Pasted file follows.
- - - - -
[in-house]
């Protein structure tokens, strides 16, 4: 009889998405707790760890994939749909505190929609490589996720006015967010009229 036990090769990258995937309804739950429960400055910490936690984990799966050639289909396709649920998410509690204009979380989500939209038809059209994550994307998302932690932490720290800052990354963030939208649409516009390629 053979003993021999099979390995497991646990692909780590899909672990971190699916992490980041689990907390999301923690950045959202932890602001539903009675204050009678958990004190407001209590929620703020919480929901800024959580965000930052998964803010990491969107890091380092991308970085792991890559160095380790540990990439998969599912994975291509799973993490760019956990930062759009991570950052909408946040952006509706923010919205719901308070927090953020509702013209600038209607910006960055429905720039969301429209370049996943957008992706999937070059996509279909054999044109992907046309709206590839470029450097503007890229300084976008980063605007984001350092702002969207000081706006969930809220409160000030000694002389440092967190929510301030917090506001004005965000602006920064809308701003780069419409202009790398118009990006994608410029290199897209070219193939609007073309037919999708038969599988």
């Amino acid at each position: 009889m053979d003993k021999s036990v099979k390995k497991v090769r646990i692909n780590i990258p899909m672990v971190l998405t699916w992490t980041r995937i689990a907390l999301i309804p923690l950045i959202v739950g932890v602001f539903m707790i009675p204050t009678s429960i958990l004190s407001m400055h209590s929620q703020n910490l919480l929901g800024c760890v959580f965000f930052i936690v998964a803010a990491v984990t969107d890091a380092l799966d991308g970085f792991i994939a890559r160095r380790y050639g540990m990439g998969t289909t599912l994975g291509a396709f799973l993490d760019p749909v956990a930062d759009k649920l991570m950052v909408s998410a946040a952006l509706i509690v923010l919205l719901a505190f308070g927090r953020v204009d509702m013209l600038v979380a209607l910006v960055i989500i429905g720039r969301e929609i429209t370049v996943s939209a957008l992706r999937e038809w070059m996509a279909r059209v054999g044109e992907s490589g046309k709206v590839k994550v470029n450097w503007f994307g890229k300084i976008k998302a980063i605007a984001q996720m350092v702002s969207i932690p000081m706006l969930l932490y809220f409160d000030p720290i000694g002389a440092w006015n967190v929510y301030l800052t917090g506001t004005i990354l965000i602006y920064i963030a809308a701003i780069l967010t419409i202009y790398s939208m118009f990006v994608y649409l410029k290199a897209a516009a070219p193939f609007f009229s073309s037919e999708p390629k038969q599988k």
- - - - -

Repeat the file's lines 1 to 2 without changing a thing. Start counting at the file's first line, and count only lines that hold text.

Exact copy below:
[in-house]
């Protein structure tokens, strides 16, 4: 009889998405707790760890994939749909505190929609490589996720006015967010009229 036990090769990258995937309804739950429960400055910490936690984990799966050639289909396709649920998410509690204009979380989500939209038809059209994550994307998302932690932490720290800052990354963030939208649409516009390629 053979003993021999099979390995497991646990692909780590899909672990971190699916992490980041689990907390999301923690950045959202932890602001539903009675204050009678958990004190407001209590929620703020919480929901800024959580965000930052998964803010990491969107890091380092991308970085792991890559160095380790540990990439998969599912994975291509799973993490760019956990930062759009991570950052909408946040952006509706923010919205719901308070927090953020509702013209600038209607910006960055429905720039969301429209370049996943957008992706999937070059996509279909054999044109992907046309709206590839470029450097503007890229300084976008980063605007984001350092702002969207000081706006969930809220409160000030000694002389440092967190929510301030917090506001004005965000602006920064809308701003780069419409202009790398118009990006994608410029290199897209070219193939609007073309037919999708038969599988």